NEW YORK, NOV. 6 -- The neighbors in Greenwich Village say they tried to warn the authorities. The social workers say they found nothing remiss. The police say they visited the apartment but the mother would not press charges. The teachers say they noticed the girl's bruises but were told that the cause was a childhood scuffle.
In the end, the system failed 6-year-old Elizabeth Steinberg. She was declared brain dead Thursday, three days after being hospitalized. Her adoptive father, who police say beat her into a coma, was indicted today on charges of second-degree murder, manslaughter and endangering the welfare of a child.
Her adoptive mother has been charged with second-degree murder for failing to report the abuse. She was not named in today's indictment.
In a city where murder and calamity provide routine grist for the tabloids, the death of Elizabeth Steinberg, a sandy-haired child called Lisa, has touched a deep nerve. Her sad face, photographed at the Halloween party at P.S. 41, stares out from the newspapers. Why, people here are asking, couldn't she have been saved?
Her adoptive father, Joel Barnet Steinberg, 46, is a successful New York criminal lawyer. His common-law wife, Hedda Nussbaum, 45, had been an editor at Random House and has written children's books. They live in a fashionable, five-story brownstone on West 10th Street.
But when police searched the apartment after Lisa was hospitalized, they found blood and feces on the wall. They found marijuana, cocaine, crack pipes, a scale to weigh drugs and $25,000 in cash. And they found the couple's other adopted child, 16-month-old Mitchell, tied to a chair, drinking spoiled milk and sitting in his own feces. He is being placed in foster care.
The intense coverage of Lisa's death might suggest that it is a rare occurrence. But officials say 102 children died of abuse in New York state last year, with 30 more deaths under investigation. Reports of abuse have nearly doubled, to 95,000, since 1981.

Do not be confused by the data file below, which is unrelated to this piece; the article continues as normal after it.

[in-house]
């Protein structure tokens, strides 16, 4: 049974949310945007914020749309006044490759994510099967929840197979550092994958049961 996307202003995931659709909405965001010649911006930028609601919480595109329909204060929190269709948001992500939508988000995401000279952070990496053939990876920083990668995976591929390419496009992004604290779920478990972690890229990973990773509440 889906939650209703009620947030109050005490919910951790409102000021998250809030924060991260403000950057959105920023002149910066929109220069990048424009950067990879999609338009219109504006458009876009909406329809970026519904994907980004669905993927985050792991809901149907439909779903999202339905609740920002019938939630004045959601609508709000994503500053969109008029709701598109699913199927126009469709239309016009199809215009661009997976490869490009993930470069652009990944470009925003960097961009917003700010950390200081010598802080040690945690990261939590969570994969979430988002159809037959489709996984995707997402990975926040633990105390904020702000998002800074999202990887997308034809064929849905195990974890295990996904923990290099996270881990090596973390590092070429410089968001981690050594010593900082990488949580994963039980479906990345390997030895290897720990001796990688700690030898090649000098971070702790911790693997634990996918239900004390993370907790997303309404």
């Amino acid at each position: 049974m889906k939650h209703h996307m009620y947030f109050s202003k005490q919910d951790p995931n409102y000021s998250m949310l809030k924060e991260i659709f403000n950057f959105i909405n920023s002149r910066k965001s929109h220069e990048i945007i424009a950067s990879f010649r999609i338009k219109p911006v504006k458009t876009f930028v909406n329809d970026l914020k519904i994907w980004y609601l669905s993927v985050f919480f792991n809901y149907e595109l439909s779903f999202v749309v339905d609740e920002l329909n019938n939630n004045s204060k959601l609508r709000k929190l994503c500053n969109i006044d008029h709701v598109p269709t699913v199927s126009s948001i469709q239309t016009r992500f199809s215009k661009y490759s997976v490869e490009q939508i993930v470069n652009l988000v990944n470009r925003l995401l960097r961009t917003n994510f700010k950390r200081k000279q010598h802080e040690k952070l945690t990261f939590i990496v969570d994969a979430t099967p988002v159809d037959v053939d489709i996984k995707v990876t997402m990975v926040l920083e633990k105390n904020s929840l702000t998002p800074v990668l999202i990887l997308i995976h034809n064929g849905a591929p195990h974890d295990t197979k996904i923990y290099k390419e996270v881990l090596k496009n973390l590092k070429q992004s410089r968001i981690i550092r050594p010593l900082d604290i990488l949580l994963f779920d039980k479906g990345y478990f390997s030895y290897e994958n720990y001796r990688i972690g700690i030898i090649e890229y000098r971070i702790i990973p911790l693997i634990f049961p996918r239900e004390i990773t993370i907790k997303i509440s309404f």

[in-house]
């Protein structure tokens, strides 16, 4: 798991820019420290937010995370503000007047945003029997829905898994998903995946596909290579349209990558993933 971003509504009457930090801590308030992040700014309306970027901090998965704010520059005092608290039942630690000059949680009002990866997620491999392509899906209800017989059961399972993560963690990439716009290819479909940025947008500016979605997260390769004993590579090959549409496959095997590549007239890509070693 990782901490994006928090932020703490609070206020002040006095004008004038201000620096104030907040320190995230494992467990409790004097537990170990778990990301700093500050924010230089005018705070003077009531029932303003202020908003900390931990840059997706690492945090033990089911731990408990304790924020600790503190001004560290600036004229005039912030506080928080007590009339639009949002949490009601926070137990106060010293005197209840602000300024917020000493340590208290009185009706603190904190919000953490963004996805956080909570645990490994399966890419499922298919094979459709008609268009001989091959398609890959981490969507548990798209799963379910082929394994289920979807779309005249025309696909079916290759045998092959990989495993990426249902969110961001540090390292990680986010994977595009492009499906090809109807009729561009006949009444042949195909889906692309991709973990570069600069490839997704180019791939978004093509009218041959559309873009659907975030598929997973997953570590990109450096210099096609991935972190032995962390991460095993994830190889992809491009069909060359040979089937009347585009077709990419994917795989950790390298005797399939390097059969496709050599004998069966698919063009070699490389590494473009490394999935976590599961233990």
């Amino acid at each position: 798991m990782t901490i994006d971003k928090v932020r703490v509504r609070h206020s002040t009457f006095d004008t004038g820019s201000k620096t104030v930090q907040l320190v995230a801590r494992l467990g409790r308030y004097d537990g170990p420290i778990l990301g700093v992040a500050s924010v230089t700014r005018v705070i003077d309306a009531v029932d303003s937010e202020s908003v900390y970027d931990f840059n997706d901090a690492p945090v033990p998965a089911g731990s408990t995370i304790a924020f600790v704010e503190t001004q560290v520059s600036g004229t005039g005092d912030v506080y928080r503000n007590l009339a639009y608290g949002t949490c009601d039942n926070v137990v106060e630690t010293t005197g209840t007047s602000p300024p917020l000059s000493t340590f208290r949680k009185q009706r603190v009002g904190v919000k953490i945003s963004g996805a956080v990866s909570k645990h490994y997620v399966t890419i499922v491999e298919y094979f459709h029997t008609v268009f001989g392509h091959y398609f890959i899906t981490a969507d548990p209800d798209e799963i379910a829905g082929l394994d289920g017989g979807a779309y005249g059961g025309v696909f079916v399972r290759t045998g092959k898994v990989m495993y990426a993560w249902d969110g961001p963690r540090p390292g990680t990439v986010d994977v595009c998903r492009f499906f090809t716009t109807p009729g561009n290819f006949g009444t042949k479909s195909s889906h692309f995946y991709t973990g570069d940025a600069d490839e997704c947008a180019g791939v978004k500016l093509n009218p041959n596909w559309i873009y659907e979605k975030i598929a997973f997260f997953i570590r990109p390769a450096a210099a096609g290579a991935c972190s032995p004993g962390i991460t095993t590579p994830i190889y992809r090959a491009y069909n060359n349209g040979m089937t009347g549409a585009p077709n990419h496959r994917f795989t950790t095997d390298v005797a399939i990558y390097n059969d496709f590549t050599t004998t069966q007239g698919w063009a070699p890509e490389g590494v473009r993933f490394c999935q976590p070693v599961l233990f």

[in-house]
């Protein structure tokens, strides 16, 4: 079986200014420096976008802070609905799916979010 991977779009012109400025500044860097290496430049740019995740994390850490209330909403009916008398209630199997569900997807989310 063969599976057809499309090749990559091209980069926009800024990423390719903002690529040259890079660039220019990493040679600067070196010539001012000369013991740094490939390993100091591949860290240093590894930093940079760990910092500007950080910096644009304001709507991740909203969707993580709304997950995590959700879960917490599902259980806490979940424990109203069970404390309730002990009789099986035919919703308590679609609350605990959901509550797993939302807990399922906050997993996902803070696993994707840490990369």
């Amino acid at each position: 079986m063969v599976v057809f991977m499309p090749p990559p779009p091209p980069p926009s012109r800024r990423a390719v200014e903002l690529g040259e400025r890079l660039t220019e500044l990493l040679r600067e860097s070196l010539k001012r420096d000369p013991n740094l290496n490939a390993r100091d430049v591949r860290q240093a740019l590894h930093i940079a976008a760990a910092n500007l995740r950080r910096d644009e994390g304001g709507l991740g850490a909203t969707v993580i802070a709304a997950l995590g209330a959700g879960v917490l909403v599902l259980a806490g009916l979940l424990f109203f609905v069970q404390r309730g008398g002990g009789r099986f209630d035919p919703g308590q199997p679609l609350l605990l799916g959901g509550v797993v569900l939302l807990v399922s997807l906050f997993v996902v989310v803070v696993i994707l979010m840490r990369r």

Nationally, callers reported suspected abuse of 2.2 million children last year; about 40 percent of such reports are substantiated. In the 34 states that collect mortality figures, 727 children died from abuse last year.
Many such deaths involve poor, minority children and receive scant attention. That the Steinbergs appeared to some to be "good, solid middle-class people makes it more shocking," said Andrea Savage, an assistant professor of social work at Hunter College. "With a middle-class family, people are less willing to suspect abuse and neglect."
Steinberg, who represented an alleged major cocaine dealer last month, is being held without bail at Rikers Island prison. Federal drug authorities also are investigating.
A weeping Nussbaum was arraigned Thursday in a Queens hospital bed. Her face, covered with purple bruises and framed by gray frizzy hair, barely resembles old photos of a smiling brunette. Her gangrenous right leg was elevated, and she was hooked to an intravenous tube.
"She looks like she went three rounds with Marvin Hagler," Deputy Police Inspector Robert R. Frankel said. "Her nose is concave. Her face is swollen. If she's not a battered woman, I don't know what a battered woman is."
But Nussbaum "categorically denied she was ever beaten," Frankel said. "She said she's clumsy and she fell."
Police visited the couple's apartment Oct. 6 after receiving an anonymous complaint. Steinberg refused to let the officers in, saying it was just "a little family argument," Frankel said.